Effects of Increase in Anti-Asian Hate Crimes
Anti-Asian hate crimes that arose when the pandemic started are continuing into 2021.
From March 2020 to December 2020, the Stop Asian American Pacific Islander (AAPI) Hate center received 2,800 firsthand accounts of anti-Asian hate crimes. According to an analysis by the Center for the Study of Hate and Extremism at CSU San Bernardino, hate crimes in 16 of America’s largest cities decreased by 7% in 2020 but those targeting Asian people increase by nearly 150%. Cities like New York, San Francisco, and Los Angeles experienced significantly higher rates of hate crimes in 2020 as compared to 2019.
For instance, the analysis reveals an 833% increase in anti-Asian hate crimes in New York. 3 incidents occurred in 2019, rising to 28 incidents in 2020. Los Angeles and Boston saw significant increases as well, from 7 to 15 and 6 to 14, respectively.
Keep in mind that these numbers could be much higher. Victims tend to avoid reporting hate crimes, one reason being that they don’t believe the police will prioritize their case or even bat an eye.
However, our lawyers believe that the police are on high-alert for this new wave of anti-Asian hate crimes now more than ever. Back in April 2020, California Attorney General Xavier Becerra released a bulletin responding to hate crime activity during COVID-19. In the bulletin, he stated, “a key element in our efforts to protect [vulnerable] communities is encouraging them to report all crimes,” and considering the number of reports that Stop AAPI Hate received, those efforts seem to be working.
The Stop AAPI Hate center received thousands of firsthand accounts of anti-Asian hate crimes, some of which include:
- I was waiting to enter [a pharmacy] to get my prescription when a group of construction workers (not social distancing) made fun of me by mocking me, fake coughing, spitting at me, and making slant eyes gestures until I asked them to stop. No one else called these people out. (68 y.o, Oakland, CA)
- I was waiting to cross the street when I felt something on my head and it turned out to be spit all over my hair and the back of my coat. I was repeatedly spat on by a big white guy. (67 y.o., New York, NY)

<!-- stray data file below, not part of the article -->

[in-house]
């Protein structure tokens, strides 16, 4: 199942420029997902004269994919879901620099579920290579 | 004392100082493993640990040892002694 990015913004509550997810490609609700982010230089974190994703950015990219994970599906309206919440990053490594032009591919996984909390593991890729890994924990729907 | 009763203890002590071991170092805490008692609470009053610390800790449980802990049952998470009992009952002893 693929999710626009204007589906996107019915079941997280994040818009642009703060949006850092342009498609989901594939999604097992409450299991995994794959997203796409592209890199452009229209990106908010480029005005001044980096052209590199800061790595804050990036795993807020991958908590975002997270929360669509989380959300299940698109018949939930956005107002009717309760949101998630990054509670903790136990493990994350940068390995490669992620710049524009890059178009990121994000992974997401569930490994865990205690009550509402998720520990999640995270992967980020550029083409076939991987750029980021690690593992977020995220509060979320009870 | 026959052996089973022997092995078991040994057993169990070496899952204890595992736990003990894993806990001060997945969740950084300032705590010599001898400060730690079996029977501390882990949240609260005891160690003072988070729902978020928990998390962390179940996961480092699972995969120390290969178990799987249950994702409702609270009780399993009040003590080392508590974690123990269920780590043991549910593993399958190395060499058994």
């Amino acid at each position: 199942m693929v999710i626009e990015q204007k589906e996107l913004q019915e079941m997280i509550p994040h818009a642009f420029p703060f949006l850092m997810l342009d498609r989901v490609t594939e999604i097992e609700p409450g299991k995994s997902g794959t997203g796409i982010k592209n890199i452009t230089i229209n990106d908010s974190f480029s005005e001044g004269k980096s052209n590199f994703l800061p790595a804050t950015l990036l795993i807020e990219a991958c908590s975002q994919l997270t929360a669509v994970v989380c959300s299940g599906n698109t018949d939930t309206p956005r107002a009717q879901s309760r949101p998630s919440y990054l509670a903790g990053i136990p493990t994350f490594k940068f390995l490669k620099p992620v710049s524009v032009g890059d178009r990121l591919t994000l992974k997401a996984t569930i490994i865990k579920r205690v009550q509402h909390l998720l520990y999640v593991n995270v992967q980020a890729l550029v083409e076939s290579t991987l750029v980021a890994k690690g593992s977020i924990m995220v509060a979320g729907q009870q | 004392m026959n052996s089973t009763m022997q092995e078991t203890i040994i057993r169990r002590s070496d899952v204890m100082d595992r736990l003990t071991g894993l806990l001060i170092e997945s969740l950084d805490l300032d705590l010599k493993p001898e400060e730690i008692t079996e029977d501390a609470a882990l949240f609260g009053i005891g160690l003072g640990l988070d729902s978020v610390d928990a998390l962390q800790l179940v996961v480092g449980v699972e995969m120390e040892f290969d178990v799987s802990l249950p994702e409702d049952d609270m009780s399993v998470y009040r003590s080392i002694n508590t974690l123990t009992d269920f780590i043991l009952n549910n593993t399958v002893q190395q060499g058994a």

- I am posting this on behalf of my dad, a 71-year old Korean adoptee. Yesterday, he was chased out of a rural convenience store after asking to use the restroom while traveling along I-5 through California to get to Portland, Oregon. (71 y.o, Northern CA)
- I was called a “yellow motherf***er” by a stranger in an elevator and told to “go back where I came from.” After exiting the elevator, the stranger picked me up by my shoulders & threw me against the elevator bank. (67 y.o., Honolulu, HI)
As you can see, anti-Asian hate crimes can be committed verbally and physically. Thus, be mindful of your words and actions to best avoid a hate crime accusation.
California Lawmakers Discuss New Hate Crime Legislation
A coalition of California lawmakers recently announced their support for several bills to address the increase in anti-Asian hate crimes incidents in CA. The coalition supports bills that would impose tougher punishments for convicted hate crime offenders, provide support for victims, improve police training, and fund security for targeted ethnic institutions.
Currently, California considers hate crimes ― including felony hate crimes resulting in bodily injury ― as non-violent. As a result, convicted offenders get access to early parole opportunities and other benefits they otherwise wouldn’t receive had their offense been classified as violent.
Thus, if these bills pass into law, you could be looking at stiff consequences upon a hate crime conviction.
It’s important to remember that emotions and tensions are high right now in the US, so anything you say or do could be taken out of context and result in hate crime charges. If this has happened to you, let us know so we can defend your good name. Call (805) 467-6060 today!